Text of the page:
Report card: tries hard, could do better
By Jeremy Gaunt
LONDON (Reuters) - Setting aside a few uncomfortable economic truths such as the increasing U.S. skills gap, eye-wateringly high unemployment in parts of the euro zone, and growing income inequality in China, the world economy has been doing pretty well this year.
The issue is: how well and how sustainable?
In the United States, the economy has been strong enough for the Federal Reserve to start raising interest rates, slowly. In the euro zone, growth is robust enough for the European Central Bank to think about dropping public warnings of risks.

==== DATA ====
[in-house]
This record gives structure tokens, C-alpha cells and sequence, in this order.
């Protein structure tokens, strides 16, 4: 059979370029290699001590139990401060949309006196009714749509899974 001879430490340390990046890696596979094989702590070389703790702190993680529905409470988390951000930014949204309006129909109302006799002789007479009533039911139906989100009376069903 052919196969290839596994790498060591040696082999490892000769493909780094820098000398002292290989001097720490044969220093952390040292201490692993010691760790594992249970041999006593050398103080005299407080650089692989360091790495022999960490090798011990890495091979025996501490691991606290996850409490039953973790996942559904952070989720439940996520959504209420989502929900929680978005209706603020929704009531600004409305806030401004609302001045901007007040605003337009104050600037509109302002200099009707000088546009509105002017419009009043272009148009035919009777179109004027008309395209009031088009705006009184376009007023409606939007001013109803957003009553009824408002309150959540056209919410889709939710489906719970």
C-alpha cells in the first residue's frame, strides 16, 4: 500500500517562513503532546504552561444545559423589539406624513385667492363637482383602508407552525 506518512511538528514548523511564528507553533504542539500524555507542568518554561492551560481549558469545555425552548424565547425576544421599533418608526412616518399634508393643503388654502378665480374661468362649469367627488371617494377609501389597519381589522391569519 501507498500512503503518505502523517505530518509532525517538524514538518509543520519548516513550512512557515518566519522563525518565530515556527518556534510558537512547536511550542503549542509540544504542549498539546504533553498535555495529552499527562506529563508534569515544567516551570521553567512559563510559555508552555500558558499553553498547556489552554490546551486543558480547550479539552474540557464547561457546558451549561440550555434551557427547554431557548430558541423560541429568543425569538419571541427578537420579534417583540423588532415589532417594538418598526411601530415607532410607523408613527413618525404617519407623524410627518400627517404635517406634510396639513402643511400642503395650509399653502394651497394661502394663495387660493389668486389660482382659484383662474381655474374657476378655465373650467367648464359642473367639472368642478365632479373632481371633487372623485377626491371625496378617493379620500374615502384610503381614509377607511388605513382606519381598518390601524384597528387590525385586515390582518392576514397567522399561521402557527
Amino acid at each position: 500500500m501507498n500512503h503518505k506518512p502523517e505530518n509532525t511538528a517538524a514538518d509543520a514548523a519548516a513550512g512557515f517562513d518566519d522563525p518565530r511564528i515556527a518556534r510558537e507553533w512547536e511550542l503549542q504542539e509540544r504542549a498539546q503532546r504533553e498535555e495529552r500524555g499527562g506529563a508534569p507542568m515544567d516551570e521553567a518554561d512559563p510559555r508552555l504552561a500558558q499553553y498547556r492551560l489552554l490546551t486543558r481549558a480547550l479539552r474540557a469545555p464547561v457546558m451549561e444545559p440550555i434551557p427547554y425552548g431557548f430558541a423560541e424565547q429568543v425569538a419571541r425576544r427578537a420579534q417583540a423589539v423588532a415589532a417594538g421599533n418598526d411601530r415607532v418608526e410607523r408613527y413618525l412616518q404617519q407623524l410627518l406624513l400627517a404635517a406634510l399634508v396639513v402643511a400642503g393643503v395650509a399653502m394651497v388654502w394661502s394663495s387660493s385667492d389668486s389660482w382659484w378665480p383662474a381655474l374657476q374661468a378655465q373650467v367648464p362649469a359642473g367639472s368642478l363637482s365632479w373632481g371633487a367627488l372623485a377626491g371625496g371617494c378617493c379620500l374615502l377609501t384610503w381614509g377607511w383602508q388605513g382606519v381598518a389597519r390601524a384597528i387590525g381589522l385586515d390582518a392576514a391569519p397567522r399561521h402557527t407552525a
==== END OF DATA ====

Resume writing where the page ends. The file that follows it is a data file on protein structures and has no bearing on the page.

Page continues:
China, meanwhile, has so far staved off last year's dire warnings of a sharp, potentially damaging, slowdown.
But much of this comes courtesy of billions of dollars, euros, and other currencies being pumped into the global economy. In some cases, it is still being pumped in.
And the results are not exactly bracing. The International Monetary Fund expects the world economy to grow 3.5 percent this year --- not bad until you remember it averaged 4.2 percent over the 10 years before the financial crisis.
The IMF sees the U.S. economy growing at 2.3 percent this year, below the 2.6 percent average for 1999-2008. Ditto the euro zone -- 2017 growth at 1.7 percent versus 2.1 percent. For China, the numbers are 6.6 percent and 10.1 percent, respectively.
After their spring meeting last month, the IMF and World Bank sounded a bit passionless about it all. Continued...